Wednesday, January 21, 2009

No way Microsoft is laying off 17% workforce

Recently the rumors have escalated enormously concerning whether Microsoft would be laying off 17% of their workforce. The FudZilla blog was the one who originally reported this outrageous rumor, and some other blogs/news sites claimed to have confirmed it and/or predict the same.
Very soon, Microsoft will be releasing its earnings report, and that's what has caused all these rumors to spike, in discussion of exactly how much Microsoft has been impacted by the depression.

Now, first of all, Microsoft has been barely affected considering some of the problems in other industries and companies. Seriously, Microsoft has a huge $19Bil + in their bank, no wonder they don't have that many problems. If anything, they're probably trying to take advantage of the issues currently in its competitors, and attempting to improve themselves.
I highly doubt Microsoft profits will have gone down by a large margin, albeit it will have been affected somewhat, considering that consumers are no longer buying as much, and businesses will not be investing as much either. However, the nature of their business causes many businesses and consumers to continue purchasing their products even during a downturn in the economy.
Microsoft most likely has weathered the economic problems so far much better off than other companies, and I believe they will exceed analyst expectations in terms of earnings and profits. Unlike other companies, Microsoft has continued to invest in new products and research to develop new product lines or continue old product lines. They have also improved various existing betas and services. In fact, you can even see the vast list of beta applications and platforms they have available on their Microsoft Connect website. Just this past half of 2008 and now 2009, Microsoft released beta versions of notable products including Internet Explorer 8 Public Beta 2, Windows Live Essentials, Windows 7, Windows SDK and others. It's obvious that Microsoft isn't going to stop their R&D anytime soon, nor are they cutting back on expenditures by a large margin.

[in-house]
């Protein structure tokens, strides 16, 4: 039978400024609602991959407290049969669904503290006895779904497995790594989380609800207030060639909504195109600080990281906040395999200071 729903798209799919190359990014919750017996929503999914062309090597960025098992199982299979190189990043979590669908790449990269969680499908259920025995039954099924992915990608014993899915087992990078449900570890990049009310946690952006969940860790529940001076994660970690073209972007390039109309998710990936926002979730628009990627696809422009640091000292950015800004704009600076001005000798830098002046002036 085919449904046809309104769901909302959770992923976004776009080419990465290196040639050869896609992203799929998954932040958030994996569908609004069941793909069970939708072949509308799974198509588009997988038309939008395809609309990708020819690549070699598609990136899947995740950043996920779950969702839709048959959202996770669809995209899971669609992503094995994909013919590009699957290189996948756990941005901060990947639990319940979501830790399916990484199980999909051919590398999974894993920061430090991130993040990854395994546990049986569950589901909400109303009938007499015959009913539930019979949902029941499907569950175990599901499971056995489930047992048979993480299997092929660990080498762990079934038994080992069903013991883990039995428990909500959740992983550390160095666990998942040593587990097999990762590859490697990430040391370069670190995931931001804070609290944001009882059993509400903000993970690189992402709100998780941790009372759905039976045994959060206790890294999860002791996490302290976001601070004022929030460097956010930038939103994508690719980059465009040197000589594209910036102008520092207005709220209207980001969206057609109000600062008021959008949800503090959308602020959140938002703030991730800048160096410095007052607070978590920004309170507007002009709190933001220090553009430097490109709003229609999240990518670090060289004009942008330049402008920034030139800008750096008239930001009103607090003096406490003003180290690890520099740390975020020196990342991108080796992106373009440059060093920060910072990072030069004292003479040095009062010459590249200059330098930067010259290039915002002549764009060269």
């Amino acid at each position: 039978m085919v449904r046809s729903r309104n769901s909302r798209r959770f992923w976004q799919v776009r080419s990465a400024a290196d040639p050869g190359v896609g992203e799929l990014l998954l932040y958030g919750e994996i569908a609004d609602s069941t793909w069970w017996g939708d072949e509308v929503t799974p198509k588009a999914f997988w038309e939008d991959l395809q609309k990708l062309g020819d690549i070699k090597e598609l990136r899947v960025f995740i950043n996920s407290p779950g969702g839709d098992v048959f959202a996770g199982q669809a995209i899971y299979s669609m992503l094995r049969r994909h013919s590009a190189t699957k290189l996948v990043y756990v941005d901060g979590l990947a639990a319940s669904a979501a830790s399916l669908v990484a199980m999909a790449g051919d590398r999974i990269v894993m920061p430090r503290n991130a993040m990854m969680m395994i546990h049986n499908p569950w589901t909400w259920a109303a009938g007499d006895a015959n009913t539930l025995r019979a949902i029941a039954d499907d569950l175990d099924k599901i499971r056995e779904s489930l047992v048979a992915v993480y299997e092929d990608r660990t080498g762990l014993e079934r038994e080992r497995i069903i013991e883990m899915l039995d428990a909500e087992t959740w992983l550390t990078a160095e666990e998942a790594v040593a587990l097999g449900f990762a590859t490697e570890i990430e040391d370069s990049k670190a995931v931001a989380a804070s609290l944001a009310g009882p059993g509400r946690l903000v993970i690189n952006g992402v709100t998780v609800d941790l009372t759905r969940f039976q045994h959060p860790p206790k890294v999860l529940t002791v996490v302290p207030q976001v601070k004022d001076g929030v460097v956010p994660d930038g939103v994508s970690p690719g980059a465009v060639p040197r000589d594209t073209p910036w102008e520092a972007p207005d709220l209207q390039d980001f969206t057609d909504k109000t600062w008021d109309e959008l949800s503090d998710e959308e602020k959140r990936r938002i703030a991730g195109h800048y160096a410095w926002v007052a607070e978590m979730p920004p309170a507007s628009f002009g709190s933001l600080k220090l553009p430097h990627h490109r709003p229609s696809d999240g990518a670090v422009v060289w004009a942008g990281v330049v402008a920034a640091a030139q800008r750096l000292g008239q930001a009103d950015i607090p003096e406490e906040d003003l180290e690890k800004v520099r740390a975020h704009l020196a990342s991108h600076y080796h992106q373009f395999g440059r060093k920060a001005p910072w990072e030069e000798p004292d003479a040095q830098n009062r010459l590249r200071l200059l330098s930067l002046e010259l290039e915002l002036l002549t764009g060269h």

Also taking a look at Xbox 360's enormous success this holiday season compared with other products during the recession we've experienced, Microsoft still holds major advantages and they are complying with customer demands for cheaper products, while sustaining viability and increasing market to defeat the competition. Plus, I think Microsoft is in excellent position to take maximum advantage of the depression with the release of Windows 7. From my experience, Windows 7 is already fine and ready to go whenever Microsoft wants. All they're looking for is some feedback and perhaps minor bug fixes.
With Windows 7's massive performance upgrade and improvement from Vista's issues, most customers can't wait for getting their hands on Windows 7. Especially now that there's a depression going on which might last quite a while, Microsoft's plan to market cheaper products will definitely help them. Customers no longer desire expensive computers as much as before, so many are getting the low-cost laptops/desktops with as much performance as they can pack without upping the price. Thus, Microsoft's Windows 7 improvements allow them to be in excellent position to market to these customers and will ultimately make Windows 7 highly successful, as well as get rid of Vista's tainted brand.

In such a situation where their money is plentiful, having tiny debt compared to their vast reserves of capital, and where they are in a great position to be marketing and creating new products, they can't possibly be seeking to downsize by 17%. that rumor is absolutely outrageous. While it may be true that Microsoft has slowed on hiring, that's just a part of the way a depression works. Nobody wants to overspend during such times because you never know when it'll really end. Microsoft may be looking at small layoffs in certain sections that aren't proving to be profitable, in the manner that they have always used to deal with economic issues. I highly doubt they will engage in massive company wide layoffs, unless they think they can become even more profitable, in which case I still doubt the layoffs will be as large as 17%, because such numbers are generally only shown by companies in serious debt and are failing in some way. This is one of the most profitable companies in the world that we're talking about here, and they have practically no debt, while their cash reserves are enormous.

Obviously, Microsoft isn't going to lay off 17% of their work force, but only time will tell, and we will find out their situation as the earnings report comes in. I feel inclined to believe their earnings may have increased, rather than slowed down.

Sphere: Related Content
Follow me on on Twitter @iGota

Thank you for visiting TopTechWire, and we hope you continue to visit us to keep up to date with the latest in tech news, gadgets, computers, and insight into the world of technology. If you like this article, feel free to share and/or rate the article. Also feel free to give us your comments on the blog or our insight, or any news piece!